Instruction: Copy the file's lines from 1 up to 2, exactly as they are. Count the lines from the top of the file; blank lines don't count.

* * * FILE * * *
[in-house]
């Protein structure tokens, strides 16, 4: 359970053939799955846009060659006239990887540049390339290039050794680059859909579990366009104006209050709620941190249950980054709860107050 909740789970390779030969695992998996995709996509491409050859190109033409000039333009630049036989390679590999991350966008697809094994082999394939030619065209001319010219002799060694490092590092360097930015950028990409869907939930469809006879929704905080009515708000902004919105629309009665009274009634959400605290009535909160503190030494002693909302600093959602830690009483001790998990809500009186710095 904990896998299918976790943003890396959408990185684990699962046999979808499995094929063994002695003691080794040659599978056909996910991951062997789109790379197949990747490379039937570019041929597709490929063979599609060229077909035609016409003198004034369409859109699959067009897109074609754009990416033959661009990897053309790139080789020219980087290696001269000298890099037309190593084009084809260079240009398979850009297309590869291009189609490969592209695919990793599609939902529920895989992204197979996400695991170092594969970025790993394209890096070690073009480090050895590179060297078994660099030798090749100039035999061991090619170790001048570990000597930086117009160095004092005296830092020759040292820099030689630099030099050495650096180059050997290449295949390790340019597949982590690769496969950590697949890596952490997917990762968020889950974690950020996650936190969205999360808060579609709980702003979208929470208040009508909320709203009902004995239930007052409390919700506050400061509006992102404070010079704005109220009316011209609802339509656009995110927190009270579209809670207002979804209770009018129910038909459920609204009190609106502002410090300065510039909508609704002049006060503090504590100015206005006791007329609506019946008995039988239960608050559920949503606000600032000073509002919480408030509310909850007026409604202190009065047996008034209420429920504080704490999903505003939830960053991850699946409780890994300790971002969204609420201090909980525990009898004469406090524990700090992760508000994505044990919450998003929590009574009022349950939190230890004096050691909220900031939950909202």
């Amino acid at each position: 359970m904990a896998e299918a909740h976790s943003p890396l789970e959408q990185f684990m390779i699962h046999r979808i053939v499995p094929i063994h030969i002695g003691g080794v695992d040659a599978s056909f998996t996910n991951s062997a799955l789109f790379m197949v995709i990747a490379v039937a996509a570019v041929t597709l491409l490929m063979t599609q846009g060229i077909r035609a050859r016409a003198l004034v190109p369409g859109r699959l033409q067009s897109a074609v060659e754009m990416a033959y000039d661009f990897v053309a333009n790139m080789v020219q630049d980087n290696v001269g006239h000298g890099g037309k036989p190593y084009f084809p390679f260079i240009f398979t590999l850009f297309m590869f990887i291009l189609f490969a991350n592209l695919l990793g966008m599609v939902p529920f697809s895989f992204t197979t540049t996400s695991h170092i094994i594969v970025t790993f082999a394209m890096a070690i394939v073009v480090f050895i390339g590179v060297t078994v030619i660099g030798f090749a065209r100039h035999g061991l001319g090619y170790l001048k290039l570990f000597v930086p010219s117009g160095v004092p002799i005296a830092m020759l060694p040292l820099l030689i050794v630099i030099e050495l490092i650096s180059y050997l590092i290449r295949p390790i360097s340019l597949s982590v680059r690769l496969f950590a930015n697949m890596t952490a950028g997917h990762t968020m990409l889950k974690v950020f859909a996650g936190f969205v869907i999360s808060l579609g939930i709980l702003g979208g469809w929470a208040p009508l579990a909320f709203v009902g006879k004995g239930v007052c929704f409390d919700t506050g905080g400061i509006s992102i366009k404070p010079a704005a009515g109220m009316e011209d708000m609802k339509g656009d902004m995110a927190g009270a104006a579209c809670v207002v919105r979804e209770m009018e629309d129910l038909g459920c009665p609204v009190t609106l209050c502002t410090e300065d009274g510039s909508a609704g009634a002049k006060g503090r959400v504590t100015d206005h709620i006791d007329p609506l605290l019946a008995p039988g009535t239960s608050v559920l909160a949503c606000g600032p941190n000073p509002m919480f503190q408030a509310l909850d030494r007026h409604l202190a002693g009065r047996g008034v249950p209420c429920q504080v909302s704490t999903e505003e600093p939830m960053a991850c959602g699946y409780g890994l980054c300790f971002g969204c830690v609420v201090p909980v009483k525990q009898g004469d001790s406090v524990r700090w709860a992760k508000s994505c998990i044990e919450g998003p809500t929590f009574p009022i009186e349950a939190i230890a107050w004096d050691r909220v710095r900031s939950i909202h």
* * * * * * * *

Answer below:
[in-house]
């Protein structure tokens, strides 16, 4: 359970053939799955846009060659006239990887540049390339290039050794680059859909579990366009104006209050709620941190249950980054709860107050 909740789970390779030969695992998996995709996509491409050859190109033409000039333009630049036989390679590999991350966008697809094994082999394939030619065209001319010219002799060694490092590092360097930015950028990409869907939930469809006879929704905080009515708000902004919105629309009665009274009634959400605290009535909160503190030494002693909302600093959602830690009483001790998990809500009186710095 904990896998299918976790943003890396959408990185684990699962046999979808499995094929063994002695003691080794040659599978056909996910991951062997789109790379197949990747490379039937570019041929597709490929063979599609060229077909035609016409003198004034369409859109699959067009897109074609754009990416033959661009990897053309790139080789020219980087290696001269000298890099037309190593084009084809260079240009398979850009297309590869291009189609490969592209695919990793599609939902529920895989992204197979996400695991170092594969970025790993394209890096070690073009480090050895590179060297078994660099030798090749100039035999061991090619170790001048570990000597930086117009160095004092005296830092020759040292820099030689630099030099050495650096180059050997290449295949390790340019597949982590690769496969950590697949890596952490997917990762968020889950974690950020996650936190969205999360808060579609709980702003979208929470208040009508909320709203009902004995239930007052409390919700506050400061509006992102404070010079704005109220009316011209609802339509656009995110927190009270579209809670207002979804209770009018129910038909459920609204009190609106502002410090300065510039909508609704002049006060503090504590100015206005006791007329609506019946008995039988239960608050559920949503606000600032000073509002919480408030509310909850007026409604202190009065047996008034209420429920504080704490999903505003939830960053991850699946409780890994300790971002969204609420201090909980525990009898004469406090524990700090992760508000994505044990919450998003929590009574009022349950939190230890004096050691909220900031939950909202």